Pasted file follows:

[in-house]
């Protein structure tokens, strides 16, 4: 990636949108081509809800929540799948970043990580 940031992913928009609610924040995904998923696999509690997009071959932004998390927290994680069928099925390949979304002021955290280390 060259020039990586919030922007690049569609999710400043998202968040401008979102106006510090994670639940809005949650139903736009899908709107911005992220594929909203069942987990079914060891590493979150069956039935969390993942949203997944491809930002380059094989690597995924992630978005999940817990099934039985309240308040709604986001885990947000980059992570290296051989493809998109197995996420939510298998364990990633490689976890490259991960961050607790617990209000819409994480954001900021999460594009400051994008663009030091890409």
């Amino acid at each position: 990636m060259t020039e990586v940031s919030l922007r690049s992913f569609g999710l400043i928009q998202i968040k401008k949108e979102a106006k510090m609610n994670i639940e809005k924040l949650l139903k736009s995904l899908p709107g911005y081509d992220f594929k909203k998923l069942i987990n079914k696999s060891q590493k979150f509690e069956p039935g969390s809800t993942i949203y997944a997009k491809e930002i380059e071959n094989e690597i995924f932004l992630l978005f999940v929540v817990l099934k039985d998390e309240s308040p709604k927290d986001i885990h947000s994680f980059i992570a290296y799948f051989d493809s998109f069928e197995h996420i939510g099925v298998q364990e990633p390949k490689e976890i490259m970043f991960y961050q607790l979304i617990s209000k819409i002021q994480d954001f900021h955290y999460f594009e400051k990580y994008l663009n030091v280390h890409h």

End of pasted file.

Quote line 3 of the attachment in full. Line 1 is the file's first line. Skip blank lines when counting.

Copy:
């Amino acid at each position: 990636m060259t020039e990586v940031s919030l922007r690049s992913f569609g999710l400043i928009q998202i968040k401008k949108e979102a106006k510090m609610n994670i639940e809005k924040l949650l139903k736009s995904l899908p709107g911005y081509d992220f594929k909203k998923l069942i987990n079914k696999s060891q590493k979150f509690e069956p039935g969390s809800t993942i949203y997944a997009k491809e930002i380059e071959n094989e690597i995924f932004l992630l978005f999940v929540v817990l099934k039985d998390e309240s308040p709604k927290d986001i885990h947000s994680f980059i992570a290296y799948f051989d493809s998109f069928e197995h996420i939510g099925v298998q364990e990633p390949k490689e976890i490259m970043f991960y961050q607790l979304i617990s209000k819409i002021q994480d954001f900021h955290y999460f594009e400051k990580y994008l663009n030091v280390h890409h």